1.    Singapore Med J. 2013 Oct;54(10):e211-4. Painful pretibial pseudocyst at bioabsorbable interference screw aperture two years after anterior cruciate ligament reconstruction. Shen MX(1), Sathappan SS. Author information: (1)Department of Orthopaedic Surgery, Tan Tock Seng Hospital, 11 Jalan Tan Tock Seng, Singapore 308433. sheny_mike@hotmail.com. 

We report the case of a patient with a painful subcutaneous nodule, measuring 13 mm × 17 mm, at the pretibial graft aperture site, which presented two years after a successful anterior cruciate ligament reconstruction with an autologous hamstring graft. A bioabsorbable poly-L-lactide interference screw was used for graft fixation at the tibial aperture. The patient underwent surgical excision of the lesion and curettage at the tunnel aperture. Grossly, extruded fragments of the screw and a thick pseudocapsule of surrounding tissue were excised. There was no communication between the tunnel aperture and the knee joint. The graft was also intact. Histological analysis revealed fragments of the bioabsorbable material in association with fibrous and granulomatous chronic inflammatory cells. This was consistent with a foreign body reaction. The patient subsequently recovered and resumed preinjury level of activity. To the best of our knowledge, this is the first report describing a nodular granulomatous type reaction to foreign bioabsorbable poly-L-lactide screw material subsequent to an anterior cruciate reconstruction surgery. PMID: 24154591 [PubMed - indexed for MEDLINE]

2.    Arthroscopy. 2008 Jan;24(1):88-95. doi: 10.1016/j.arthro.2007.08.012. Epub 2007 Nov 5. Additional surgery after anterior cruciate ligament reconstruction: can we improve technical aspects of the initial procedure? van Dijck RA(1), Saris DB, Willems JW, Fievez AW. Author information: (1)Department of Orthopedic Surgery and Traumatology, OLVG Amsterdam, UMCU Utrecht, Amphia Hospital Breda, The Netherlands. robvang@hotmail.com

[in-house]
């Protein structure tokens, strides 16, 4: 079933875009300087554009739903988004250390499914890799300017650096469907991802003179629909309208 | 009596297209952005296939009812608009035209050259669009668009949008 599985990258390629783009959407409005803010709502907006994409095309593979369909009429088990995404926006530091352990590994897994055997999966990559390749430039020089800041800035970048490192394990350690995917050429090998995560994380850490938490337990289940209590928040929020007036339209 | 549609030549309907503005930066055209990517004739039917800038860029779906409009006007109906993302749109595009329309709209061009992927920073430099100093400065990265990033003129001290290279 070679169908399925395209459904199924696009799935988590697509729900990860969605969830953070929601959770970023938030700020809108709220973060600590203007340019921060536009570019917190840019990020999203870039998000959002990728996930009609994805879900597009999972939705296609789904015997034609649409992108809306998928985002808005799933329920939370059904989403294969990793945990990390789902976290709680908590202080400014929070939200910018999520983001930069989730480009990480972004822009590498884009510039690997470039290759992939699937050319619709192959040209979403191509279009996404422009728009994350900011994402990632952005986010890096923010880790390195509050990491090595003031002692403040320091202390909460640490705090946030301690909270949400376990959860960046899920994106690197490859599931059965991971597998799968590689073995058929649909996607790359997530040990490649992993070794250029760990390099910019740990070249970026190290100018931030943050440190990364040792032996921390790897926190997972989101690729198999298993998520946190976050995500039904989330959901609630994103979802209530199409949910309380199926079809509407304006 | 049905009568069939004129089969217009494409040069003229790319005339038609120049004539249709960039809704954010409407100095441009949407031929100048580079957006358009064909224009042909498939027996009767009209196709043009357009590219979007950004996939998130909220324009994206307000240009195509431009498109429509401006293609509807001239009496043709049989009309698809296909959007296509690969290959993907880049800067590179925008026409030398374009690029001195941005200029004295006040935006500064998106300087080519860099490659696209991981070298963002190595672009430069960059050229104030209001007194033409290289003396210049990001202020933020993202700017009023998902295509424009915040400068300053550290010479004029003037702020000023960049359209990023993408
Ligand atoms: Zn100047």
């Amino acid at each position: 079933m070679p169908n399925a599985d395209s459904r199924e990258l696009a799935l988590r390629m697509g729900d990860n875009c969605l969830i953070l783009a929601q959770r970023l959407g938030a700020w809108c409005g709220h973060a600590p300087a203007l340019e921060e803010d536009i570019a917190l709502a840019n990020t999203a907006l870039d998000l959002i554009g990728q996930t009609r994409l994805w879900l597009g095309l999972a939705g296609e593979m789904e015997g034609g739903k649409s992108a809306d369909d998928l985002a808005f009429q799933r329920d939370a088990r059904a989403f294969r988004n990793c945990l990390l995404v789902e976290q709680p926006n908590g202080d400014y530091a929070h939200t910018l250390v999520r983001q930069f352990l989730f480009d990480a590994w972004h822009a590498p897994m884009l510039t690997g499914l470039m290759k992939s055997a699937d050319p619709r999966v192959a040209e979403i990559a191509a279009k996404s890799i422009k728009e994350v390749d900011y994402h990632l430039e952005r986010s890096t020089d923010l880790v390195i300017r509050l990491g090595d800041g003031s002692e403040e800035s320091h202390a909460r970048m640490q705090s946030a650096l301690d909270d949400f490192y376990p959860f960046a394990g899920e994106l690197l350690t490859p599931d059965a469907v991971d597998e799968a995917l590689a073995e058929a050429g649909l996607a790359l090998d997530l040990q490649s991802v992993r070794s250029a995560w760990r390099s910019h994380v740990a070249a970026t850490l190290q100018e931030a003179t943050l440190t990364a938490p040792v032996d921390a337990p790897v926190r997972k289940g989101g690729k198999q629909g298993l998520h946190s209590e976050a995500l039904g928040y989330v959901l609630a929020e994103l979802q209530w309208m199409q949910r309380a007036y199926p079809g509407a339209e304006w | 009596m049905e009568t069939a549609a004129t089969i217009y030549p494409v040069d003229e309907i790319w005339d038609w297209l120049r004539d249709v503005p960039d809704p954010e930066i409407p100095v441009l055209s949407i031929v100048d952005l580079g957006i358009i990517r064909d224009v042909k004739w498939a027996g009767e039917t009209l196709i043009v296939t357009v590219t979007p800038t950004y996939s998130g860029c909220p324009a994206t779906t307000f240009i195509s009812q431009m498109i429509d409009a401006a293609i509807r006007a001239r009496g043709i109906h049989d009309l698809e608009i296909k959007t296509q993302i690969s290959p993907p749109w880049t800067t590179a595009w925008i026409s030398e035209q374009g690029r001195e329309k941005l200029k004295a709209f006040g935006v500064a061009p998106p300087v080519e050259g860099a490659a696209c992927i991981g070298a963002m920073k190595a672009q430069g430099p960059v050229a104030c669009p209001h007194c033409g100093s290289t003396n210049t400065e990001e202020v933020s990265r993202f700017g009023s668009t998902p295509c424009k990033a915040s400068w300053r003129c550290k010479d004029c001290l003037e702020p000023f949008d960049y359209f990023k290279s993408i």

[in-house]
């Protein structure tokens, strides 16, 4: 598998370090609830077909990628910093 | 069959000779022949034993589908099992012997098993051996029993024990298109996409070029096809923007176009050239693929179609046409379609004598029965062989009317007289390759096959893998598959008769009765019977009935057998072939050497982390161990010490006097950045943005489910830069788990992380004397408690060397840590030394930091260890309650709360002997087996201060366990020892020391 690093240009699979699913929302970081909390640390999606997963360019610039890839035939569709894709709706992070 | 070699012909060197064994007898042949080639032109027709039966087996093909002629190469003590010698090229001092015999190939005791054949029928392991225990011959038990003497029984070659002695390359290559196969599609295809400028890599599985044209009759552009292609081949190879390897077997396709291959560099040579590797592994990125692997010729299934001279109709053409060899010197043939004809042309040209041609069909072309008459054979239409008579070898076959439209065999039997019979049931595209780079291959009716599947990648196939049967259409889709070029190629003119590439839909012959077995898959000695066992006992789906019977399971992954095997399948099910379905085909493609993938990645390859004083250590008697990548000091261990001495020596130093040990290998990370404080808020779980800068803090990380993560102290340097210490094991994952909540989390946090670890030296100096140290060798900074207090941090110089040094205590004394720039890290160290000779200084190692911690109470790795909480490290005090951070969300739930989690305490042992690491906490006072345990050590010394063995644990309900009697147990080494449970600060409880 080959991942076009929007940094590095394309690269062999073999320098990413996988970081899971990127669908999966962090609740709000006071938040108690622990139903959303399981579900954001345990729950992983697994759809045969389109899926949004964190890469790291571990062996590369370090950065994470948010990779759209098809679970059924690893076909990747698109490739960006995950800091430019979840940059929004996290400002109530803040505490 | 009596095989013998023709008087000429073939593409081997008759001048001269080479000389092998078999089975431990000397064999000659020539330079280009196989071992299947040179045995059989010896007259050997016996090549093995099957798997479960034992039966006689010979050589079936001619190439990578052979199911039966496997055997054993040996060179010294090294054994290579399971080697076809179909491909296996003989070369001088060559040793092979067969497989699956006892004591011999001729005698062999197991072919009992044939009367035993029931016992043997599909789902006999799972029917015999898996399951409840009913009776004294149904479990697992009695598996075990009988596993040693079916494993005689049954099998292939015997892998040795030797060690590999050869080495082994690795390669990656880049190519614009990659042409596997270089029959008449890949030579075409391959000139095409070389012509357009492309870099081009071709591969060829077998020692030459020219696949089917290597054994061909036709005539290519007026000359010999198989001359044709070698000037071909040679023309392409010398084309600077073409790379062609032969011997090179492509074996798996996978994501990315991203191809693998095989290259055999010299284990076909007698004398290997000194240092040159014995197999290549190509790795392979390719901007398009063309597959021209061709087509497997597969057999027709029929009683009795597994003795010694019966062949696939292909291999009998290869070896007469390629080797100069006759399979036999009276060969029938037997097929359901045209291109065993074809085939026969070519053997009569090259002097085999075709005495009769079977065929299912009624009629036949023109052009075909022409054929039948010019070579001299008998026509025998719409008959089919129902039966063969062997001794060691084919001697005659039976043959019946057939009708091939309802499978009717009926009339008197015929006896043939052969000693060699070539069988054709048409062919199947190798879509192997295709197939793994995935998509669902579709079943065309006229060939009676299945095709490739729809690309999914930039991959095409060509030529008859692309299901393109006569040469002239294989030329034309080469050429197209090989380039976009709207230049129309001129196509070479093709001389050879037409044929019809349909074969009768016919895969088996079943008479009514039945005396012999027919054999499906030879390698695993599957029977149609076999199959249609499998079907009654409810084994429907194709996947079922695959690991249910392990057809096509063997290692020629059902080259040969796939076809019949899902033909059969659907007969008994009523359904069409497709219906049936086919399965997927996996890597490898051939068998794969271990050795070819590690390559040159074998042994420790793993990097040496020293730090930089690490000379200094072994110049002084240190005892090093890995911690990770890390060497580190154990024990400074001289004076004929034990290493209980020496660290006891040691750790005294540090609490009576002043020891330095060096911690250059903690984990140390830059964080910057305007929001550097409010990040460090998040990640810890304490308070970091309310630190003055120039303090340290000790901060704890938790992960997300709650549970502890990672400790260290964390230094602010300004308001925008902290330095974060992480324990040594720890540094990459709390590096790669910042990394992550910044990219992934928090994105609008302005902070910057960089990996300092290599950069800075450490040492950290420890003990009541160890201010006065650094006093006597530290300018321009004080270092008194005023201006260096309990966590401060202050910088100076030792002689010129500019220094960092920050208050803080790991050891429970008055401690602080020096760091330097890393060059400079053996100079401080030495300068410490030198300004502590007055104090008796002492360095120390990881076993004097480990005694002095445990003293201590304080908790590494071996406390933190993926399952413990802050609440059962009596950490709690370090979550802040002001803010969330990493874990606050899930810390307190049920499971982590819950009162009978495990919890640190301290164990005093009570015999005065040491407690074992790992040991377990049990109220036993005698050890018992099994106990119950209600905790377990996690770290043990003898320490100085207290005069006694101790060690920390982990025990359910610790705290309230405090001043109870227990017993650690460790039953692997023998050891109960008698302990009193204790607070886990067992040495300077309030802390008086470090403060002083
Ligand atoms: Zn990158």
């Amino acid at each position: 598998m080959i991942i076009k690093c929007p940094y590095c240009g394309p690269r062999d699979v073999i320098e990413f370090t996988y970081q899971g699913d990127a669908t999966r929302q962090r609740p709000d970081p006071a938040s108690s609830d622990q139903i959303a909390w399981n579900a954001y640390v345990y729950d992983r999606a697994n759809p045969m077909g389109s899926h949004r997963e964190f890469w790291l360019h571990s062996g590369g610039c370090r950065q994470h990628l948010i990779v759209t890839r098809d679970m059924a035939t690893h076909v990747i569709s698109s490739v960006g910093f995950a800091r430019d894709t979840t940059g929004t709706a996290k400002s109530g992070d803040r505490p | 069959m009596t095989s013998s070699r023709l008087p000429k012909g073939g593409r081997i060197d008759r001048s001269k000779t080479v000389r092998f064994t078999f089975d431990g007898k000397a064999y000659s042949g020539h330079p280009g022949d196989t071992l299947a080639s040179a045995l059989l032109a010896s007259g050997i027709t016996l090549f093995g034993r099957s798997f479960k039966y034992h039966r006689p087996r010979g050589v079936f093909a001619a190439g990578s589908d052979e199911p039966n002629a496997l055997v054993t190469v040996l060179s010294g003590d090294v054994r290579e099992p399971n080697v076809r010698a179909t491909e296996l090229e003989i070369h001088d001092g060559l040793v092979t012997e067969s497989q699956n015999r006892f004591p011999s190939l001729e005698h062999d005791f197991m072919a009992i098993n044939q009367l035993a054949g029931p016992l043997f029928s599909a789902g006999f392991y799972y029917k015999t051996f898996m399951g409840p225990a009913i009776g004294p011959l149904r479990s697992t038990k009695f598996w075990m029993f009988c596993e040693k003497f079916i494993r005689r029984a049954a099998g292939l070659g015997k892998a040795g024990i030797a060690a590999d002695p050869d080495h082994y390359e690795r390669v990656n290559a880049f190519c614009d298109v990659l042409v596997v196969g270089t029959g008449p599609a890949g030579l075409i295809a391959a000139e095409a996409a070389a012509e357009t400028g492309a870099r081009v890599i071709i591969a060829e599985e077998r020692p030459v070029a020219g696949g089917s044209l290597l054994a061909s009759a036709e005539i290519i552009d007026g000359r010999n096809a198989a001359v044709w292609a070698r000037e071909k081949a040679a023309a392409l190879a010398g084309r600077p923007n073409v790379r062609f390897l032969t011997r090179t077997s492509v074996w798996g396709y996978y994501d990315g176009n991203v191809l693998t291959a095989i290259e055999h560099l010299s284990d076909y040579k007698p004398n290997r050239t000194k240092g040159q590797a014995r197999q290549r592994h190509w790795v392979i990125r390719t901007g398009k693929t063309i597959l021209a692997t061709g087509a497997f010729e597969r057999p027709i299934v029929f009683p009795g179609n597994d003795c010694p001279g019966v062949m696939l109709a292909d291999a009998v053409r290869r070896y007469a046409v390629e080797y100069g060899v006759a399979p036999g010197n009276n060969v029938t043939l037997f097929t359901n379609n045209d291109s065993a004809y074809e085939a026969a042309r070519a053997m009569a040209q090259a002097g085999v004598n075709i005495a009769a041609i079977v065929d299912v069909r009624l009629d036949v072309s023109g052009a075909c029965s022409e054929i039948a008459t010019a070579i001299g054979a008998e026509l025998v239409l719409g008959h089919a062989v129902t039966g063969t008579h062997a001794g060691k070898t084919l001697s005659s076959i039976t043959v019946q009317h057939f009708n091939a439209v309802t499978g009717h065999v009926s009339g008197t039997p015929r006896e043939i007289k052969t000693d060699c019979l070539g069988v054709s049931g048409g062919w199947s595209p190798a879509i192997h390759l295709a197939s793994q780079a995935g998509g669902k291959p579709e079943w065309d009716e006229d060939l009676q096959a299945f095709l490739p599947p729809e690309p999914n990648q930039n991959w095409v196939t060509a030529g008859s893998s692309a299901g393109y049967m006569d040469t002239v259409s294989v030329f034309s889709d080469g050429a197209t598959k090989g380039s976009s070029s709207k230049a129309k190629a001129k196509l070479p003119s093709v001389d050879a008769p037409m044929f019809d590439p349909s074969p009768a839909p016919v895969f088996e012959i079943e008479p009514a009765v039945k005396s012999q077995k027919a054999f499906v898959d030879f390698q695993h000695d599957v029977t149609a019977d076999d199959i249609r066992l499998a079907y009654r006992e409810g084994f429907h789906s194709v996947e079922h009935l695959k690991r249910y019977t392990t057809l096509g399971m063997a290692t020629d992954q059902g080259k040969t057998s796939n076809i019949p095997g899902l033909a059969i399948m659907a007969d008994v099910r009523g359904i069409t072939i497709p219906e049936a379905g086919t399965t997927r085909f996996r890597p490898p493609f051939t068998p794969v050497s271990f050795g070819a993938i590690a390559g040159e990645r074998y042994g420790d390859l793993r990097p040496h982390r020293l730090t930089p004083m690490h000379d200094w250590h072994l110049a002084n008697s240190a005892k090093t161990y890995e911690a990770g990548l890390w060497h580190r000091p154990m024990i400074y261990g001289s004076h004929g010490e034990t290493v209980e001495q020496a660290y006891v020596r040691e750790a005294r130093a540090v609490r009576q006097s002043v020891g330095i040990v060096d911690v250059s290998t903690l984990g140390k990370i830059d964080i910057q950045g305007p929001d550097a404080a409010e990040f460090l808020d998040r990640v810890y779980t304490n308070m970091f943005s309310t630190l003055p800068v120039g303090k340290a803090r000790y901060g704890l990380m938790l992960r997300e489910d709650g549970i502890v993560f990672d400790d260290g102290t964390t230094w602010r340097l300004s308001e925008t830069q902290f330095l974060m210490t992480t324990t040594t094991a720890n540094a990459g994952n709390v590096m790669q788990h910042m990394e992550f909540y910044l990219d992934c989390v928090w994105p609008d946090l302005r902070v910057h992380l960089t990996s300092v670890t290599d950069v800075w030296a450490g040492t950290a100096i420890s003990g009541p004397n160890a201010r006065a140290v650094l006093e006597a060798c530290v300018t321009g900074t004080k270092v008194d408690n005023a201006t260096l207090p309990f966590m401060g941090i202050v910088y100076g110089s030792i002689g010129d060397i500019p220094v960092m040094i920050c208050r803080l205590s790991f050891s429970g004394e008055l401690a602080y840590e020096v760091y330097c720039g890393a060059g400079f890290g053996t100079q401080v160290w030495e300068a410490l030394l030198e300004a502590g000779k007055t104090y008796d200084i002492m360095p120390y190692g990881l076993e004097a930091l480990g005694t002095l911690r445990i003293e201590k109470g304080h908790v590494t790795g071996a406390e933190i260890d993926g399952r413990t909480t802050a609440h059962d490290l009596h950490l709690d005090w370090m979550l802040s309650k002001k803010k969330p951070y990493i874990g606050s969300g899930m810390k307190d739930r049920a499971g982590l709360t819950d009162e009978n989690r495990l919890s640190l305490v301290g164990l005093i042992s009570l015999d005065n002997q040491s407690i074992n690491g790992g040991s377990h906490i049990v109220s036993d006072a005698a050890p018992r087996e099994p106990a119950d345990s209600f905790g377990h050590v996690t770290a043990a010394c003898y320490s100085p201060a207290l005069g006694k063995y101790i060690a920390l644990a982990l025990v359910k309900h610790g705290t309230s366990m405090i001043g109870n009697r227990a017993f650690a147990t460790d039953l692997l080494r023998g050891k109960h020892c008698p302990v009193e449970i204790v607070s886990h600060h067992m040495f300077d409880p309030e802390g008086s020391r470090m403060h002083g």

PURPOSE: To determine factors that cause reoperation after anterior cruciate ligament (ACL) reconstruction and determine which cause of reoperation can be addressed to help to improve technical aspects of the initial procedure. METHODS: Between 1988 and 1998, 436 patients underwent an ACL reconstruction by a single surgeon. We analyzed all 207 patients who had a bone-patellar tendon-bone reconstruction (BPTB). The same technique was used in all operations, which consisted of the 1-incision endoscopic approach with autologous central third patellar-tendon graft. Of these patients, 196 were available for full evaluation. Evaluation included: a detailed history, physical examination, functional knee ligament testing, KT-1000 arthrometer testing, One-leg-hop testing, Lysholm score, Tegner score, and the International Knee Documentation Committee standard evaluation form. All technical surgical aspects concerning the index operation and the reoperations were collected and evaluated in detail to detect predictors for failure or improvement. Position of the graft was measured radiographically using the Amis circle and Taylor score. RESULTS: The average age of the 196 patients at the time of the operation was 34 years, and the mean duration of follow-up was 7.4 years. Seventy-seven reoperations were performed in 54 (27.6%) patients during a period of 83 months post surgery. Reoperations were done between day 22 and 83 months post-ACL reconstruction. Indications for reoperations were: pain caused by fixation material (n = 25); meniscal lesions (n = 24); cyclops lesion (n = 16); donor site morbidity (n = 5); re-rupture of the ACL (n = 5); posterior cruciate ligament rupture (n = 1); and a medial collateral ligament lesion (n = 1). A more ventral position of the graft on the femur (Amis <60%) was correlated with a higher frequency of meniscal lesions and cyclops lesions (P < .01). Patients who had a meniscal lesion after an ACL reconstruction had significantly lower Lysholm (P < .05) and Tegner scores (P < .01). CONCLUSIONS: A large percentage of the patients (27.6%) required additional surgical procedures after patellar tendon autograft ACL reconstruction. A poor position of the graft resulted in cyclops and meniscal lesions. Analyzing the reasons for reoperations gives information about how to improve our surgical technique. LEVEL OF EVIDENCE: Level IV, therapeutic case series. PMID: 18182208 [PubMed - indexed for MEDLINE]


AuthorRosie Browne